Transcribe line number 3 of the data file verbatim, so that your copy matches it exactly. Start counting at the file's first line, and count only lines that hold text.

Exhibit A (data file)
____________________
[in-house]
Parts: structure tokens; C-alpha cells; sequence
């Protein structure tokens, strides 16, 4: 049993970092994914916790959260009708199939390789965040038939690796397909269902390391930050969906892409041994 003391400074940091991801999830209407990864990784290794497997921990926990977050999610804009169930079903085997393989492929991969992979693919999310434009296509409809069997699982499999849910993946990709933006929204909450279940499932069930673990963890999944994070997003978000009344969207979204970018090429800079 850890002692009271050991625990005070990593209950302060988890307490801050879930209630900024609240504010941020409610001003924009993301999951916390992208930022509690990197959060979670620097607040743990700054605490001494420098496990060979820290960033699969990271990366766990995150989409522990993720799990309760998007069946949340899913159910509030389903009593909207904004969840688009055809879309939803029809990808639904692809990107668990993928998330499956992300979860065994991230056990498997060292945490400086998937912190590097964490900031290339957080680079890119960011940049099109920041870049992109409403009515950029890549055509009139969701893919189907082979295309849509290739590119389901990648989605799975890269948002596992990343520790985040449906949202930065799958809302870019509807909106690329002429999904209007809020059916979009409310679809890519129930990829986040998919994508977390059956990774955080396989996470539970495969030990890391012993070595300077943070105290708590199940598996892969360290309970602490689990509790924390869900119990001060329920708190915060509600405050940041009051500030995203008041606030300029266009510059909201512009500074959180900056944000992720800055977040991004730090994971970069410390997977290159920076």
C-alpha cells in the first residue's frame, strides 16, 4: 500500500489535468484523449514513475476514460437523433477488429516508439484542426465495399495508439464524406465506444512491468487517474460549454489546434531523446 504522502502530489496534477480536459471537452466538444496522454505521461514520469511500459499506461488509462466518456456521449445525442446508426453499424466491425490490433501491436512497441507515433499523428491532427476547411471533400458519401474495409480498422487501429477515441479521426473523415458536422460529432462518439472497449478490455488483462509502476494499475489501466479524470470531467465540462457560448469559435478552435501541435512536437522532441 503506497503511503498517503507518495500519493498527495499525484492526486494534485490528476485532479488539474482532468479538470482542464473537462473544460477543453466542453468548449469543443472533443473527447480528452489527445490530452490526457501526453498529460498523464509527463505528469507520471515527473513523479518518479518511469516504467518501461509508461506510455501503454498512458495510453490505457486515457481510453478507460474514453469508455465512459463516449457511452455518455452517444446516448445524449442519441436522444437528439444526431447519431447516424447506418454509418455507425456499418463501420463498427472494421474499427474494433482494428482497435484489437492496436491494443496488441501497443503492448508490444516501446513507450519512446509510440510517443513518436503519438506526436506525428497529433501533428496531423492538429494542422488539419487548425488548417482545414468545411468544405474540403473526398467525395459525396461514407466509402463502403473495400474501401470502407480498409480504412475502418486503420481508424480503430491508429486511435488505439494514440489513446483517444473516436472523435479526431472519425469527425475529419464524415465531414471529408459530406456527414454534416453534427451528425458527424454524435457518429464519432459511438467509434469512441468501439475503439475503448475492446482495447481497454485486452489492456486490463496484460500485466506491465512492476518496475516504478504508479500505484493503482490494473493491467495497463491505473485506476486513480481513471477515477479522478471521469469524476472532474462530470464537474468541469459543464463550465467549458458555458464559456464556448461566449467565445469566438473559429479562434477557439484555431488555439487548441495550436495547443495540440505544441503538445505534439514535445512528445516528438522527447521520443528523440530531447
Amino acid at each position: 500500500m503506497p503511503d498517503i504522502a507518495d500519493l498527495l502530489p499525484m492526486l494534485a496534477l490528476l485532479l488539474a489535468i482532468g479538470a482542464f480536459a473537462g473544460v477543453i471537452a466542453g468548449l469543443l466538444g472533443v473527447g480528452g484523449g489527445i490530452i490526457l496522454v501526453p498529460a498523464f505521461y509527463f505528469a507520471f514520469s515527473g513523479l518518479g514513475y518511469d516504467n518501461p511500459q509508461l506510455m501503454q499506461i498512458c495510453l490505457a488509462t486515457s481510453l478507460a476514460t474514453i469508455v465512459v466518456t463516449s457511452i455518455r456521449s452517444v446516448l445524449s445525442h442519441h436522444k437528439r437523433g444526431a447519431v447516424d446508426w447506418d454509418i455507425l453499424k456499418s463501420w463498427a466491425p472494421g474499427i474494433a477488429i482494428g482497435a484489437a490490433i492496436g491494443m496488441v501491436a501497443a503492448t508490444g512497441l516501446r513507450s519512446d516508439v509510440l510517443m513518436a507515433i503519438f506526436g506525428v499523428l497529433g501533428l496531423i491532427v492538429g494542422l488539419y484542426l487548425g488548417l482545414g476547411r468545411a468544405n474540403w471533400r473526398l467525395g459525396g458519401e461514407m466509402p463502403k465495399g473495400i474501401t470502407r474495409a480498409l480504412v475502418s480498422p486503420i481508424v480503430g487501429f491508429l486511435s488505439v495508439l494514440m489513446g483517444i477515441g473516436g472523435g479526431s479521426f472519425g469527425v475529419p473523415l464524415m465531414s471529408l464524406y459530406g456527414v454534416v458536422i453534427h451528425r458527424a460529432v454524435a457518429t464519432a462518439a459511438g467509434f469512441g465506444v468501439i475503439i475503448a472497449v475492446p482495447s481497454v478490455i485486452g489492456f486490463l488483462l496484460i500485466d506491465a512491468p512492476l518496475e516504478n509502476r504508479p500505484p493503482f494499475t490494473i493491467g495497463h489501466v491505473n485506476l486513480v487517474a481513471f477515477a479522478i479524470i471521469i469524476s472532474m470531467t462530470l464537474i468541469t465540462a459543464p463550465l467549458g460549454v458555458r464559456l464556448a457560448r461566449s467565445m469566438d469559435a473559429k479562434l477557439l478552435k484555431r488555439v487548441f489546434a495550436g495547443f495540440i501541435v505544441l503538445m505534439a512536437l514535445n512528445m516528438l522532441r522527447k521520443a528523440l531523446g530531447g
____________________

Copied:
């Protein structure tokens, strides 16, 4: 049993970092994914916790959260009708199939390789965040038939690796397909269902390391930050969906892409041994 003391400074940091991801999830209407990864990784290794497997921990926990977050999610804009169930079903085997393989492929991969992979693919999310434009296509409809069997699982499999849910993946990709933006929204909450279940499932069930673990963890999944994070997003978000009344969207979204970018090429800079 850890002692009271050991625990005070990593209950302060988890307490801050879930209630900024609240504010941020409610001003924009993301999951916390992208930022509690990197959060979670620097607040743990700054605490001494420098496990060979820290960033699969990271990366766990995150989409522990993720799990309760998007069946949340899913159910509030389903009593909207904004969840688009055809879309939803029809990808639904692809990107668990993928998330499956992300979860065994991230056990498997060292945490400086998937912190590097964490900031290339957080680079890119960011940049099109920041870049992109409403009515950029890549055509009139969701893919189907082979295309849509290739590119389901990648989605799975890269948002596992990343520790985040449906949202930065799958809302870019509807909106690329002429999904209007809020059916979009409310679809890519129930990829986040998919994508977390059956990774955080396989996470539970495969030990890391012993070595300077943070105290708590199940598996892969360290309970602490689990509790924390869900119990001060329920708190915060509600405050940041009051500030995203008041606030300029266009510059909201512009500074959180900056944000992720800055977040991004730090994971970069410390997977290159920076």